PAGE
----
CIS policy paper from HMRC argues admin burden of changes are ‘negligible’

Changes to the operation of the Construction Industry Scheme (CIS) announced at the 2014 Autumn Statement, effective from 6 April 2016, will have only a negligible impact on the administrative burden, HMRC says in a policy paper published today

The changes to CIS include a simpler process for sub-contractors to achieve gross payment status; mandatory online filing of monthly returns and subsequent amendments for contractors; and an improved online verification service for contractors to verify the status of sub-contractors, but this will not be mandatory until April 2017.

HMRC says there will be a negligible one-off implementation cost for these measures mostly due to sub-contractors opting to apply for gross payment status. The estimated average administrative savings in the first five years is £400,000 per annum.

The calculations are based on estimates that around 15,000 subcontractors would be required to move to online submission rather than sending in forms via the post. HMRC says this results in a saving of around £200,000 for 2016-17 reducing to around £100,000 around 2020-21, because of the removal of postage costs.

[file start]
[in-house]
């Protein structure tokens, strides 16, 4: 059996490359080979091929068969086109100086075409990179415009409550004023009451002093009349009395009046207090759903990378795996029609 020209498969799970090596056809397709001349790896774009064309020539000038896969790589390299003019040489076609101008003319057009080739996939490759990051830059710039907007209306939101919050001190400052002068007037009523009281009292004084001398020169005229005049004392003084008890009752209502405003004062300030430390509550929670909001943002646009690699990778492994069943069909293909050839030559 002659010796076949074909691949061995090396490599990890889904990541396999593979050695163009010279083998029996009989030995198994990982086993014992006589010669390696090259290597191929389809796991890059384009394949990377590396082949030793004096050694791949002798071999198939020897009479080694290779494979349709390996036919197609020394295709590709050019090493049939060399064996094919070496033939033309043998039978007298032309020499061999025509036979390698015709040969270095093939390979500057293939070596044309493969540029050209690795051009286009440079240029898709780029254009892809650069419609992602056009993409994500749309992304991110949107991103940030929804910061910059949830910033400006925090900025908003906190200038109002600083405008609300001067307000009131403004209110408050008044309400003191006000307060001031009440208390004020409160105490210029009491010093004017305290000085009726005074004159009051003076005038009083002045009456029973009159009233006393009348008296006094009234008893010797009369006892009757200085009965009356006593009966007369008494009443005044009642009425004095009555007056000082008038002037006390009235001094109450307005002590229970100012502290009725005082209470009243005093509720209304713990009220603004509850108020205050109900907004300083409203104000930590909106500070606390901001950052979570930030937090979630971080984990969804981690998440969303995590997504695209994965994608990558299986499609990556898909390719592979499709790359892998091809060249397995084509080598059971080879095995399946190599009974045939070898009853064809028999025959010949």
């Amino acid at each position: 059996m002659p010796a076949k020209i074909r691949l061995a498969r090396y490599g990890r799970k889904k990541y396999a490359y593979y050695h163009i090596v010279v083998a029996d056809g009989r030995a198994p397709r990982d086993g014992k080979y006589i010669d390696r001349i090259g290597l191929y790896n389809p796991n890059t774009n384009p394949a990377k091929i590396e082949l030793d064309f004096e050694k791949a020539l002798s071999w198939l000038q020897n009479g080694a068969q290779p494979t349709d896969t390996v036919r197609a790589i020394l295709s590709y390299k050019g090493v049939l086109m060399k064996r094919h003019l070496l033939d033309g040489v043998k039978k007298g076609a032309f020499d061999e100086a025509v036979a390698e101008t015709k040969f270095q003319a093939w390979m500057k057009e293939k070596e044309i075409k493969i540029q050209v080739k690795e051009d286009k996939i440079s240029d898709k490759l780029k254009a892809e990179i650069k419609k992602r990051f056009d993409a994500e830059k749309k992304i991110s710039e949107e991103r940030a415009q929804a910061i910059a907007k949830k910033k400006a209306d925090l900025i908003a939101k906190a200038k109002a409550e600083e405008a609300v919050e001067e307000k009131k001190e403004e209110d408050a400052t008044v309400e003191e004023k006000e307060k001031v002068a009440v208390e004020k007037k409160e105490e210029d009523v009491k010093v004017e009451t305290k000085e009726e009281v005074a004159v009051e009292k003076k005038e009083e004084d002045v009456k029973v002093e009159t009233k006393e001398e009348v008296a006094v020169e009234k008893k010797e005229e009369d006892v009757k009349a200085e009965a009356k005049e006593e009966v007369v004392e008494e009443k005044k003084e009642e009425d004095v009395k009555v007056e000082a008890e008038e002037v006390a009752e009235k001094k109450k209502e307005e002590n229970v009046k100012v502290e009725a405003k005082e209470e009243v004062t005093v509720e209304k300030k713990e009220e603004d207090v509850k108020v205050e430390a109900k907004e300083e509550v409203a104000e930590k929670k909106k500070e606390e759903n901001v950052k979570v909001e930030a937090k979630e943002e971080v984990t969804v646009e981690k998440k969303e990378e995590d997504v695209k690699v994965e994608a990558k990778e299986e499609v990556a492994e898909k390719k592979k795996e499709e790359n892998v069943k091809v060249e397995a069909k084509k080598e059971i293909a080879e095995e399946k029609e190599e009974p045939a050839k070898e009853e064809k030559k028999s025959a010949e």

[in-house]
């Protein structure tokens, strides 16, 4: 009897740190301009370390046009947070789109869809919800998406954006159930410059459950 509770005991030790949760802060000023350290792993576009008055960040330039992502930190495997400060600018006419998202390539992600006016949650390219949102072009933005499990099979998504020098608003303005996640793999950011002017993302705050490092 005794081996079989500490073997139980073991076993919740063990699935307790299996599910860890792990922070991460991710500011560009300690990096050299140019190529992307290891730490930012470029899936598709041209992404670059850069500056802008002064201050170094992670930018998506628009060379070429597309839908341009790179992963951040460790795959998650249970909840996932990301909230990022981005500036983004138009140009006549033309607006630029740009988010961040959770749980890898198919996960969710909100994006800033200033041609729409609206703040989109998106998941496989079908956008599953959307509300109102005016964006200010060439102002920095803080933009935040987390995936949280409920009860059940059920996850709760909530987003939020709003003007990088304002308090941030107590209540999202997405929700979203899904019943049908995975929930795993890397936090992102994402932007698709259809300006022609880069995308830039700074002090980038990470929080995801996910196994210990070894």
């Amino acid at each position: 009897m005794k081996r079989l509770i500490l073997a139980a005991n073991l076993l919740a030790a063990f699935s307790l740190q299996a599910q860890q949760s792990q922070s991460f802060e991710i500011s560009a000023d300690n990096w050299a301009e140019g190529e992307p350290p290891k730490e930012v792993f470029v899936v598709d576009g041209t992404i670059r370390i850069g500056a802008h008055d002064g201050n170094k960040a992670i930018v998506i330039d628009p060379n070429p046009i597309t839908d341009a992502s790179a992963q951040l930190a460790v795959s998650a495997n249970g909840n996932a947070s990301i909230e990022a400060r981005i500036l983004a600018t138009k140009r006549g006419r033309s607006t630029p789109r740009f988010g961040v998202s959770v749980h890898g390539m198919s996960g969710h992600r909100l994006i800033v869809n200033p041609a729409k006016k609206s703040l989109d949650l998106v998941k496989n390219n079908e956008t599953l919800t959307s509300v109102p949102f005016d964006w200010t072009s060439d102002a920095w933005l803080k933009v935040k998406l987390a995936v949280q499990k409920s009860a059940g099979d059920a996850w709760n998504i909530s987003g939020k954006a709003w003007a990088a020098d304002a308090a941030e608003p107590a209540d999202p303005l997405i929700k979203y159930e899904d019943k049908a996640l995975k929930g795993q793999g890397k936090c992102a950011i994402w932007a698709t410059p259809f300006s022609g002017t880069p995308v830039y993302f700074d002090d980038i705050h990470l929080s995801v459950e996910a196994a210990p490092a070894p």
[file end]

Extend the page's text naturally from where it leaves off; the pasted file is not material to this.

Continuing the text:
The new regulations also reduce the amount of record keeping required, for which an annual saving of £19,434 was calculated, along with an annual saving of £30,974 because filing requirements were reduced.

The figures also show there is a one-off cost saving of £1.542m in April 2016. This corresponds to the obligation that in order for a company/sole trader to be entitled to be paid gross they must make an application for a tax certificate to HMRC for approval. The costs calculated for these were £132,000 and £1.41m respectively.

HMRC’s policy paper on the administrative burden impact of the Construction Industry Scheme reform is here

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